Share Share in facebook Share in twitter
Send to a friend

Tools: Print

Calchaqui Valleys


The Calchaqui Valleys are an extraordinary destination where history, nature, traditions, archaeology and myths create an exceptional alliance. The Calchaqui Valleys circuit is a sightseeing route par excellence. Comprising the provinces of Catamarca, Tucumán and Salta -the Argentinean Northwest -the Calchaqui are a 520 kilometer-long system of valleys and mountains which offers a panorama of amazing landscapes, winding paths and colorful hills.

In each one of the small populations across the valleys, the ancestors left their traces outlined on the rocks; thus the ancient character is conjugated with the forest and the budding cities. Santa Maria -in Catamarca province- a colorful town known as the “Capital of the Calchaqui Valleys”, was one of the main settlements of the Yokavil nation. There, remains of this culture can still be found today.

In this landscape of remarkable beauty, the unique Tucumán jungle frames part of the valleys. There lies Tafí del Valle, located at 1,976 meters above sea level and furrowed by rivers, cascades and rapids. Its lowlands shelter archaeological remains of great value. Molinos -a city founded in the mid 17th century- is famous for its adobe houses, its galleries and porches and an extensive craft tradition. Other places to visit in the region are El Mollar, a villa creased by green valleys and Amaicha del Valle, surrounded by colorful hills, distinctive for its celebration consecrated to Pachamama (Mother Earth), a religious expression of the people of the Northwest of Argentina.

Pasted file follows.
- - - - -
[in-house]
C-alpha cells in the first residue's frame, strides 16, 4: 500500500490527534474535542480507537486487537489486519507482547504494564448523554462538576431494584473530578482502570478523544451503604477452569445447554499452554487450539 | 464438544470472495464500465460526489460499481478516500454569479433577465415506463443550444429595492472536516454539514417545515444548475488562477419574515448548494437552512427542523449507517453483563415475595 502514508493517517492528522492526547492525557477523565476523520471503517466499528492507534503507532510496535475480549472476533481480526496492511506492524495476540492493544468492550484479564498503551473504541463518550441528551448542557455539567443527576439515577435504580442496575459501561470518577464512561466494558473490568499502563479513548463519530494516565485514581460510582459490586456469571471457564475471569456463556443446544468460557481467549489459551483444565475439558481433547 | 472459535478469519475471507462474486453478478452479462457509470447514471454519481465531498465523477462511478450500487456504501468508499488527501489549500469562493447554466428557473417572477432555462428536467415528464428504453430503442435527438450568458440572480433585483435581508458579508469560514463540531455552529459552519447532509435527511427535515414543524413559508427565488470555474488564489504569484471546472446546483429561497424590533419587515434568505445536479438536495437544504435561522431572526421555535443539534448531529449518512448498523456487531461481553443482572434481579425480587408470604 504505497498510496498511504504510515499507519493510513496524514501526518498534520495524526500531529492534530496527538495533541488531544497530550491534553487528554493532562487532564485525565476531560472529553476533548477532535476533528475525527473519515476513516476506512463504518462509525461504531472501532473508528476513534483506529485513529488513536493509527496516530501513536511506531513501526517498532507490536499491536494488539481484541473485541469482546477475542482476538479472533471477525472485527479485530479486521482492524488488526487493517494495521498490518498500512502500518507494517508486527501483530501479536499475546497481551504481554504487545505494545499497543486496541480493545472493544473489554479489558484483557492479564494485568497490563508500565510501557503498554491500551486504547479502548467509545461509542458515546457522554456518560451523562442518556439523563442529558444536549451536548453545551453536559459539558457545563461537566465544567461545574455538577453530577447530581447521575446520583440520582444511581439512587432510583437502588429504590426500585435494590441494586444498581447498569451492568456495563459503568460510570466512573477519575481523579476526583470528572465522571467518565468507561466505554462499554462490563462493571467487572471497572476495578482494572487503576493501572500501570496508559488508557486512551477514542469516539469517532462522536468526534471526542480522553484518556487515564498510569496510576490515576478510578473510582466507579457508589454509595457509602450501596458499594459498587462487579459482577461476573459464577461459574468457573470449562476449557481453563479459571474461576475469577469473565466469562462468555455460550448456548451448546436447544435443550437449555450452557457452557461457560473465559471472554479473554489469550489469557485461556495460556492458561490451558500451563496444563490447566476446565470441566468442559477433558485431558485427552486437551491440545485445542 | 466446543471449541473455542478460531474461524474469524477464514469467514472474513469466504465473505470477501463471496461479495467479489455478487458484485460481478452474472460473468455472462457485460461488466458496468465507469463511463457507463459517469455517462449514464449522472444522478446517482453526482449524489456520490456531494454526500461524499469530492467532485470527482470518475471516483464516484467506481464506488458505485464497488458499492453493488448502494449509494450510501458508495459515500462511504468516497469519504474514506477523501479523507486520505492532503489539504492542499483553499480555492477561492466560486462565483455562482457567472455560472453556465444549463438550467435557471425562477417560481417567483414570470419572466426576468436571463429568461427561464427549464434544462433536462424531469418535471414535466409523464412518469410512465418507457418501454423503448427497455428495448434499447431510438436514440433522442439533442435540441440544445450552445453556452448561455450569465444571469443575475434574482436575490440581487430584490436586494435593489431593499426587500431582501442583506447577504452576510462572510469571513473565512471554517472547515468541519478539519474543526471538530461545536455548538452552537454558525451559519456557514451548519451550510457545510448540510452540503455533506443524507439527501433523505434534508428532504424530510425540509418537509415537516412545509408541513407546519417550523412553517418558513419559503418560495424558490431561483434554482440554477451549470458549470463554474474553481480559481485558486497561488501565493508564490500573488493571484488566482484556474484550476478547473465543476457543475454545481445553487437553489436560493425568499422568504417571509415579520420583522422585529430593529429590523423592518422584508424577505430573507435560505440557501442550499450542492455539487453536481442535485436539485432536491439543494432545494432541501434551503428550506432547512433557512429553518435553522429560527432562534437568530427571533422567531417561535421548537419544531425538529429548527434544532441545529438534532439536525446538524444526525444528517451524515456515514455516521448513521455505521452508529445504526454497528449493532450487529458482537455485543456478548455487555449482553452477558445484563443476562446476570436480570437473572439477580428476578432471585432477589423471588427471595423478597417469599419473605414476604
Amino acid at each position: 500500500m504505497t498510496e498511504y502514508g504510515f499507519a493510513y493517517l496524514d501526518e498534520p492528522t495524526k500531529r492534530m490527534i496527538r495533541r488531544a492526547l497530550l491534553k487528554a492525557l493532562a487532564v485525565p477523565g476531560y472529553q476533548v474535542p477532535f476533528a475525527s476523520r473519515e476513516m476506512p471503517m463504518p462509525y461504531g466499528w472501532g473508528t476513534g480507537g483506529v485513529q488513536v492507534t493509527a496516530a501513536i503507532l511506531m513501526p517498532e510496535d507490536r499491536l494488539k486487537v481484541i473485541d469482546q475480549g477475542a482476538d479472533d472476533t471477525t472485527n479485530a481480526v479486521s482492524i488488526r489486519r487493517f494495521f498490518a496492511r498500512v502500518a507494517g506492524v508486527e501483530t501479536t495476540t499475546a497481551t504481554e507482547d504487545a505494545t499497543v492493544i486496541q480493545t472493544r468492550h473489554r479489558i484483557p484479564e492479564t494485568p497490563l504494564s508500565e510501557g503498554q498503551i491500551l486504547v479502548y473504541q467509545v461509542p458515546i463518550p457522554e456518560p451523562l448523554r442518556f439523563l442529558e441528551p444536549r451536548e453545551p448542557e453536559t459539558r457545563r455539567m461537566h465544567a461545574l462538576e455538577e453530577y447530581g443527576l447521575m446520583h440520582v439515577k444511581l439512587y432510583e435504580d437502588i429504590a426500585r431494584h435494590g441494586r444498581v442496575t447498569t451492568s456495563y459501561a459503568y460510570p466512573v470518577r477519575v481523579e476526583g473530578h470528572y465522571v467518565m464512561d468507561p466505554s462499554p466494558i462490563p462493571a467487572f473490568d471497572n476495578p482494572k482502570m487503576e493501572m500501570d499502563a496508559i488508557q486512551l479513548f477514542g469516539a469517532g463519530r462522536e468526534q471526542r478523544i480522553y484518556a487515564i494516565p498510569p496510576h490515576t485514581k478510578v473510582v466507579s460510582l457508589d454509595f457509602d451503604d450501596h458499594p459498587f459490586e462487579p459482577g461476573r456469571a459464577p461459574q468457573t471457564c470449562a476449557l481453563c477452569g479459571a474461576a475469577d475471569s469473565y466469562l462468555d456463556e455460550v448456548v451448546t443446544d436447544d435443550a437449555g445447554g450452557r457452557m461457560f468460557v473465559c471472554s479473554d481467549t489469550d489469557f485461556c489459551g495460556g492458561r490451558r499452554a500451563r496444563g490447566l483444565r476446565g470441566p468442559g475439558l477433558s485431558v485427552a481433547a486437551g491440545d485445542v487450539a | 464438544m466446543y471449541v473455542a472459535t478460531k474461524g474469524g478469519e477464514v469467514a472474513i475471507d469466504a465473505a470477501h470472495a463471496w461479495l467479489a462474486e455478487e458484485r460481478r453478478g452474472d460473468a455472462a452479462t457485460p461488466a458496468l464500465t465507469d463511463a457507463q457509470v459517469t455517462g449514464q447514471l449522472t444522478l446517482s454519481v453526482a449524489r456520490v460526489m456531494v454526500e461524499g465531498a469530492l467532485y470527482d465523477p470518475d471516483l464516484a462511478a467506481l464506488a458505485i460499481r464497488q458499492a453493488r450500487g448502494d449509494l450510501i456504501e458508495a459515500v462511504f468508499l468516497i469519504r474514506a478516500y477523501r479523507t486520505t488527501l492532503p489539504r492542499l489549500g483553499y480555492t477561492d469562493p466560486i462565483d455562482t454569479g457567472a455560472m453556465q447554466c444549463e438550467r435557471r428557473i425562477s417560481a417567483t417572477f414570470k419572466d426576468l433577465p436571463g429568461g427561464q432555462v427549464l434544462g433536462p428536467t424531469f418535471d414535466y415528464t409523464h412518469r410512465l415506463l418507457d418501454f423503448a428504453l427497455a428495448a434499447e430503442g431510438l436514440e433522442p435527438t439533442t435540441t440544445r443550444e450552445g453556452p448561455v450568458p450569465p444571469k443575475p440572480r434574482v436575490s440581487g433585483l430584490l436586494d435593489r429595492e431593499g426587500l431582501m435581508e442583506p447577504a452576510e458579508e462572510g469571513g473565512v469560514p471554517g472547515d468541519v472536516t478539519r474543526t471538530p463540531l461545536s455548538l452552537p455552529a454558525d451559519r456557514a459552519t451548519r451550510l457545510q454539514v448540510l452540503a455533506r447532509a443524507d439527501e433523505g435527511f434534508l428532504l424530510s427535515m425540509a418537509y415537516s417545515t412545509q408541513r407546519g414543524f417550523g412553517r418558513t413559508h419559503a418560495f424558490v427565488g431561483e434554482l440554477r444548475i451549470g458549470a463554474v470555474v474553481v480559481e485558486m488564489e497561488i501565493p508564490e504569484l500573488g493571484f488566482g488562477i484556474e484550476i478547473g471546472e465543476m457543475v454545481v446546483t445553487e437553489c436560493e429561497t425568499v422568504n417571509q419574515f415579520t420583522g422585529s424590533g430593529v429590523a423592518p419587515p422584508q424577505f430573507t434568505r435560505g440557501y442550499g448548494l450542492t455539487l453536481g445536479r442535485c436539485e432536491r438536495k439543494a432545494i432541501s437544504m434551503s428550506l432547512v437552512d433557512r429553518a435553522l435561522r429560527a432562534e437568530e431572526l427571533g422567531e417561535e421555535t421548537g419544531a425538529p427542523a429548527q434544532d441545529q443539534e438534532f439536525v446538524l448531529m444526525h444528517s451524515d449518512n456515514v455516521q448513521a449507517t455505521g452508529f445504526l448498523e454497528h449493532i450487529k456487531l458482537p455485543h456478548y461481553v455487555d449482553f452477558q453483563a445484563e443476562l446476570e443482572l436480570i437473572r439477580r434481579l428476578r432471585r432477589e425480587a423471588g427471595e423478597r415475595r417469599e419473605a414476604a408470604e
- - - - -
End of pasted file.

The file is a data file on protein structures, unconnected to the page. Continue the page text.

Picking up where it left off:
The Calchaqui Valleys are crossed by Santa María River and are spattered with several dams: Río Hondo in the Southwest and to the North, El Cadillal, on Sali River, La Angostura on Los Sosa River and Escaba on the spring of Marapa River. The area is also surrounded by the highest peaks of the Sierras Pampeanas (the hills of Pampa region), such as Nevado de Cachi.

The region is full of pre-Columbian and colonial cities and sites, most of them intact, like Cachi, Amaicha, Tafí, Santa María, Cafayate, San Carlos, Angastaco, Molinos and Seclantá, among others. In many of these places the Hispanic tradition is still alive in the customs, the way of speaking, the art, as well as in the architecture and religious imagery, expressing a beautiful contrast between the traditional and the modern.

Departing from Cafayate, surrounded by vineyards, where the famous Torrontés wine is produced and on the route running through Quebrada de las Conchas -a majestic ravine- it is possible to visit, in addition to the Calchaqui Valleys, Los Cardones National Park, named after a giant cactus that the native inhabitants used for building their houses.

Information, courtesy of the National Secretariat of Tourism